Jan 142005

I’ve been meaning to write this post for months now, but just kept procrastinating for no good reason. Since the matter was favorably mentioned just recently on Objectivism Online, I thought I should stop putting it off for yet another day.

Next time you find yourself browsing the philosophy section of your local bookstore, check out a copy of Harry Potter and Philosophy. (Happily, you’re almost sure to find it.) If you peruse the index, you’ll quickly notice a familiar name. My essay “Dursley Duplicity: The Morality and Psychology of Self-Deception” is included in the volume. Here’s my unofficial abstract:

In light of the recent philosophical and psychological defenses of self-deception, this paper examines the basic harms of self-deception through the characters of Vernon and Petunia Dursley from the Harry Potter novels. Those characters show us that self-deception cannot insulate a person from confounding reminders of the denied facts, that it will often spread beyond the original denial into related areas of thought, and that it easily becomes a habitual method of avoiding all kinds of painful truths. In addition, examples from the novels illustrate the deep problems with the psychological concept of “positive illusions.”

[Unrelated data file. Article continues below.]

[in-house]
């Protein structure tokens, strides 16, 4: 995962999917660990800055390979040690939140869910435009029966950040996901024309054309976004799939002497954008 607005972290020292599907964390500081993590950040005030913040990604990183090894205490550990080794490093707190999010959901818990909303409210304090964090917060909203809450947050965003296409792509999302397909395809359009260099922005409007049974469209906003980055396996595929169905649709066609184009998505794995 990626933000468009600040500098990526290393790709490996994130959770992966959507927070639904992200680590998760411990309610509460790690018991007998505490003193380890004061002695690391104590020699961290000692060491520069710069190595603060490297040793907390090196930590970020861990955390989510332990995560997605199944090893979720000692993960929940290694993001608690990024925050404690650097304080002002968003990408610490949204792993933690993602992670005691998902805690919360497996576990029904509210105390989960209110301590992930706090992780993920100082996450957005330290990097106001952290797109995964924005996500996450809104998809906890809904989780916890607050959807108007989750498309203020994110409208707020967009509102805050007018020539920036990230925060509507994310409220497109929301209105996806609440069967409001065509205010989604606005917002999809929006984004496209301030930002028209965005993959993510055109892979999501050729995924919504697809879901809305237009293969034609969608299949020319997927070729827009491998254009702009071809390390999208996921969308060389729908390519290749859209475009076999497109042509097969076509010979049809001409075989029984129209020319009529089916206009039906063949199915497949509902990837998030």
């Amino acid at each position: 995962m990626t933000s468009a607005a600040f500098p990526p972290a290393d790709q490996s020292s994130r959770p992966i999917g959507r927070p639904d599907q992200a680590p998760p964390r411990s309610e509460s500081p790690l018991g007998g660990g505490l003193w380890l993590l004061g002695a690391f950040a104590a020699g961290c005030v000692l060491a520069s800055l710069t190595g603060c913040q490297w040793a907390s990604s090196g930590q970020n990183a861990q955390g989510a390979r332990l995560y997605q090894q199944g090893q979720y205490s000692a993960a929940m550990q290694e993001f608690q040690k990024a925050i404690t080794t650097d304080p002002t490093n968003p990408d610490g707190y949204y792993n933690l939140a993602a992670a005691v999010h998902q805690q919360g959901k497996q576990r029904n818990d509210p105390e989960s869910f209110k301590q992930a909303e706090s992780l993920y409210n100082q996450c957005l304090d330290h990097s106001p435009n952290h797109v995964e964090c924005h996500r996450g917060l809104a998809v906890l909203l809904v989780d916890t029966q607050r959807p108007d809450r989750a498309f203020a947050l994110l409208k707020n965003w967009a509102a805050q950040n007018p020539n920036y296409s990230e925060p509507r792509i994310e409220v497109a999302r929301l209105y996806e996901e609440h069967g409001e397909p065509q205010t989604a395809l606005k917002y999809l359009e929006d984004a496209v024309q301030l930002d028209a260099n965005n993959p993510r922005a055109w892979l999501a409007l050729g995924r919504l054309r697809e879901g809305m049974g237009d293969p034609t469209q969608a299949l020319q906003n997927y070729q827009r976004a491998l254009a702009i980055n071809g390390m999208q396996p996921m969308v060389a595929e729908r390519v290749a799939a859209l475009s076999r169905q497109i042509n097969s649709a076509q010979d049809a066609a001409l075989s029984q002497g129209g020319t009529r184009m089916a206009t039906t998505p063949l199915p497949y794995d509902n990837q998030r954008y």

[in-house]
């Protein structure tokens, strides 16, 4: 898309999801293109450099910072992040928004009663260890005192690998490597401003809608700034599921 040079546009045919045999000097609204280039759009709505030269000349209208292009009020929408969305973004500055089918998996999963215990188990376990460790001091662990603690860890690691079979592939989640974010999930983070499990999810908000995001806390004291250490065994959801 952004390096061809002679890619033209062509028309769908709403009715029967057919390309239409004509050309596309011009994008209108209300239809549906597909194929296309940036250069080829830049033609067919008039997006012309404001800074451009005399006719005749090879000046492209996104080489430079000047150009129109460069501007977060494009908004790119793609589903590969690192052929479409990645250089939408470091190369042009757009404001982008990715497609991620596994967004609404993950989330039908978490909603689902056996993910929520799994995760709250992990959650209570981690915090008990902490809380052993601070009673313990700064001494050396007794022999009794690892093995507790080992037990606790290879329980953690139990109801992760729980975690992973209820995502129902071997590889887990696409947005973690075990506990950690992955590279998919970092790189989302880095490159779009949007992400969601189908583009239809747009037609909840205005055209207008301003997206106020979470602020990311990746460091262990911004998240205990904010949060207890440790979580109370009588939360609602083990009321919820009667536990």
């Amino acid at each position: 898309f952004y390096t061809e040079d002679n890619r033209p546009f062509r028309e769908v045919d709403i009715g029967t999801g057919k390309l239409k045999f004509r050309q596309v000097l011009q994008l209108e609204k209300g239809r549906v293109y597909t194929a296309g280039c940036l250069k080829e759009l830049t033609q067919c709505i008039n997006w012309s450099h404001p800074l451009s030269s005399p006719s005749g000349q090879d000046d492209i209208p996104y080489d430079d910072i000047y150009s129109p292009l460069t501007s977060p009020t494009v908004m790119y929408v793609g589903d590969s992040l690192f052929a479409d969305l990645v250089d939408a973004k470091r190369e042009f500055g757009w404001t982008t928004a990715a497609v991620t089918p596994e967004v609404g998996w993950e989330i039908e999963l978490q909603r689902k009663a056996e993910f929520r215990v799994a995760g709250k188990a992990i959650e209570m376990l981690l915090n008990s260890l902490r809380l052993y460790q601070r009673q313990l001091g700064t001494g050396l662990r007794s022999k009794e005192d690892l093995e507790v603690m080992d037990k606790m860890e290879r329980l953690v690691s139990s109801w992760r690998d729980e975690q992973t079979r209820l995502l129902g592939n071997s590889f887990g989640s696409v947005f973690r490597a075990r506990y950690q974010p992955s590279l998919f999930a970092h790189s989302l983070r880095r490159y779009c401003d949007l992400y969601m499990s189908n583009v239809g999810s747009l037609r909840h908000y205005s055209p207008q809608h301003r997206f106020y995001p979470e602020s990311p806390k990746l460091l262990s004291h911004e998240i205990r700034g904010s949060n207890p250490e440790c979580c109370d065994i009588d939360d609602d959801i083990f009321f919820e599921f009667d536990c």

It’s a good essay, I think, perhaps even my best work to date. So I’m pleased to have it published in a volume that is likely to be fairly widely read. In general, I do recommend the volume. As expected, I disagreed at least in part with many of the essays. Yet all were clear, and many were quite interesting. (I particularly enjoyed the essay on Slytherin and ambition, as it got me thinking about the relationship between various virtues and other character traits which are related to virtues but not virtues themselves.) Also, the subtitle (“If Aristotle Ran Hogwarts”) is very apt, as most of the essays were Aristotelian in flavor.

Of course, my friend and editor Shawn Klein deserves a great thank you for making it all possible. Not only did he approach me about contributing to the volume, but he also gave me helpful feedback along the way. More importantly, in so doing he introduced me to the ever-delightful Harry Potter novels. They were the best philosophy reading I’ve ever had to do! (And speaking of Harry, the sixth novel is due out this summer. Rejoice!)

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